When Autism and Schizoaffective Converge

Cissi Tsang


There have been various studies and speculation abounding regarding the relationship between the autism spectrum and the schizophrenia spectrum. That is not surprising because there are some similarities in behaviours between the two. Both conditions feature such things as social withdrawal, difficulty with empathy and difficulty with reading verbal and non-verbal cues.

What happens if both conditions collide and exist together within a person?

This is an area that is not often explored. It is almost as if the population of people who have both an autism spectrum diagnosis and a schizophrenia spectrum diagnosis do not exist in the minds of most people. However — such people do exist.

I am one of them. I have Asperger’s syndrome, as well as Schizoaffective Disorder.

How can it be, though? I must note that the DSM-IV-TR does note this possibility. Although rare, it does happen.

With this article, I hope to raise greater awareness of people who have both conditions. We do exist and we do have a voice as well.

My story

I knew from a young age that I was different to my peers. I had obsessive interests that my peers did not share, such as Australian horseracing. I would religiously follow the form guides in the newspaper, and I could rattle off the layout of all the metropolitan racetracks around the country, as well as some country ones. I knew when each major race was held, where and their distances and I would spend my spare time reading about the history of horseracing.

I also enjoyed such pursuits as sorting out coins, lining up my toys in neat lines, and I had such a deep and abiding love for a certain actor that I would spend hours watching and practicing his various mannerisms.

To say I was socially awkward would be correct. I didn’t understand nonverbal communication and would constantly misread people. I didn’t understand how to hold conversations. I didn’t understand people, and people didn’t understand me. As a result, I was teased and ostracised – which apparently is an unfortunate experience shared by many on the autism spectrum. I tried to make friends, but most of my attempts would end in disappointment.

When I was a teenager, my experiences began to change. Not only was I socially awkward, but I began to develop strange beliefs. One of them involved believing that my mind was like a human radio, broadcasting all my thoughts and secrets to everyone in my vicinity against my will. Whenever this happened, I would see my mind as a sieve, with me endlessly trying to “plug” the “holes” in my mind while my thoughts and secrets leaked away.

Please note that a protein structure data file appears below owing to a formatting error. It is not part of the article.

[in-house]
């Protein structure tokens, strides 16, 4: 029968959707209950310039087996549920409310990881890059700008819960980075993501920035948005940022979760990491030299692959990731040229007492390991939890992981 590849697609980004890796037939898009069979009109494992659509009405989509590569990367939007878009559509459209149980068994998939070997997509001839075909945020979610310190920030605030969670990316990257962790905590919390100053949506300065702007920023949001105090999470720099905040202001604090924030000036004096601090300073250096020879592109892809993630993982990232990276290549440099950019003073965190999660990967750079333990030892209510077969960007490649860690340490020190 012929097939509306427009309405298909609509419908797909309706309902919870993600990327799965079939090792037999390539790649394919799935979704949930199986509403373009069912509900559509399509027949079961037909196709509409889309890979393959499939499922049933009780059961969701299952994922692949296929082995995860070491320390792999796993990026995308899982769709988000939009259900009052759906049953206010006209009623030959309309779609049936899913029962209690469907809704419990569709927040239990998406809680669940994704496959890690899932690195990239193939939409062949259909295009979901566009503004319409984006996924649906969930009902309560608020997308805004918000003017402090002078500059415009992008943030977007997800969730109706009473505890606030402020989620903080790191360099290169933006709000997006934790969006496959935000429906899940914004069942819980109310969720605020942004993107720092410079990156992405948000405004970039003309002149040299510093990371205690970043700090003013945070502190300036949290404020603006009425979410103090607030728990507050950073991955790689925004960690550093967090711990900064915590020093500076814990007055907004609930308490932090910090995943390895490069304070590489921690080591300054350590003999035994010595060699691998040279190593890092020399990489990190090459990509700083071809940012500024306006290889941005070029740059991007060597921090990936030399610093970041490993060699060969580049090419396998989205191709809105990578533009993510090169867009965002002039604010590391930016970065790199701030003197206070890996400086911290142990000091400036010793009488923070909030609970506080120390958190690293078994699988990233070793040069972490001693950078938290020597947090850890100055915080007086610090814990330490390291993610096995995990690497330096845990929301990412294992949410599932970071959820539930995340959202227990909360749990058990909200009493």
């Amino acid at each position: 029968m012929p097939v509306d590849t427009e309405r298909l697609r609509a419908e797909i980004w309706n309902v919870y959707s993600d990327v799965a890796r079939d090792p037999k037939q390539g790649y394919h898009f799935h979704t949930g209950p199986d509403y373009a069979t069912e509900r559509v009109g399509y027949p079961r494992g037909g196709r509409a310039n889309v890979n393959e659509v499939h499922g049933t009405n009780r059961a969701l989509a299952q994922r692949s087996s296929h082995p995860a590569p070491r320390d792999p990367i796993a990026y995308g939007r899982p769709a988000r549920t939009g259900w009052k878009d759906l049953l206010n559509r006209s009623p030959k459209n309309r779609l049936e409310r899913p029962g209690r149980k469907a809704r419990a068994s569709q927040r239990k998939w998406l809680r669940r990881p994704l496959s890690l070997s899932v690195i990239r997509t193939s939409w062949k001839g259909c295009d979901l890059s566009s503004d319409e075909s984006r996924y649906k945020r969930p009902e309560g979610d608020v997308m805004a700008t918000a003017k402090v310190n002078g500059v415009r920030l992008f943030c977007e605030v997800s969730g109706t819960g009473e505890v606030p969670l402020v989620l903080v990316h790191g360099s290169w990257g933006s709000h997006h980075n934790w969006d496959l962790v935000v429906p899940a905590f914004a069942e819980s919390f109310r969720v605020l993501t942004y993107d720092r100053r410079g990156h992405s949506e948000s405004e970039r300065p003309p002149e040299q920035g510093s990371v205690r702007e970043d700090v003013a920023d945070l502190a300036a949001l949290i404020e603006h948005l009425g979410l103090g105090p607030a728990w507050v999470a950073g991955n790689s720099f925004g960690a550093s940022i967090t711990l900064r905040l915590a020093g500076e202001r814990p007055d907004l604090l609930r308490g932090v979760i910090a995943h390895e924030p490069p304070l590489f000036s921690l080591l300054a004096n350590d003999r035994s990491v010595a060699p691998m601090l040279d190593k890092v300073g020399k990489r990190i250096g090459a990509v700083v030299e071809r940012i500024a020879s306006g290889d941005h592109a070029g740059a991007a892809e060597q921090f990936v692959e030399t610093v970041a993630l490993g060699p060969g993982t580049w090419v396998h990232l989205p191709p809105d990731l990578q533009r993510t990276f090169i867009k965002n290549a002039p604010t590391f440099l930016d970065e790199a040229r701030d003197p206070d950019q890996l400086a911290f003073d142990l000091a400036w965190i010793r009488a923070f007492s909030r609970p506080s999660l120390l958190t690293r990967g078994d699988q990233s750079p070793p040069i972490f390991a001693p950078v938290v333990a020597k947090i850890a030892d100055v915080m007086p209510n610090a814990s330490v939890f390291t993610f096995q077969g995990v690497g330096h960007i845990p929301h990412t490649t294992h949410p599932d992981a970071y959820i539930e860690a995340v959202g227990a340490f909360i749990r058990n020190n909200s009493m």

I also experienced these voices within my head that felt alien to me, and were beyond my control. They felt like other entities who were living in my head and sometimes they would converse with each other and comment on my actions. I alternated between thinking of them as God conversing with me, as malevolent spirits in my head or as “internal monologue.”

As I hit my 20s and began university, I began to experience deep bouts of depression. I had experienced depression as a teenager, but these depressions were deeper and more pervasive. I began to develop suicidal ideation. My depression also made me apathetic and drained of energy, so I would spend great amounts of time in bed. There were periods where I fell behind on my work, and I suffered the indignity of facing exclusion from the university due to poor grades.

These periods were broken by times when I felt fantastic. During these periods, I was more sociable, and I would talk in a rapid-fire manner. I would sleep perhaps three or four hours a night, but I didn’t feel the lack of sleep. I was confident, and my mind had many thoughts all fighting for supremacy. Most importantly, I felt very happy. I was highly productive and I felt I was able to accomplish anything.

For most of my 20s, I alternated between those two areas. Eventually, I went to see a doctor, who referred me onto a psychologist who thought I was bipolar. Then I went to a psychiatrist who confirmed the diagnosis of bipolar.

The strange beliefs, however, still remained. There were times when the beliefs would coincide with a mood episode. They would usually occur when I was depressed. The concept that my thoughts were being broadcasted was one reoccurring theme. There was another reoccurring theme where I believed malevolent spirits were monitoring me.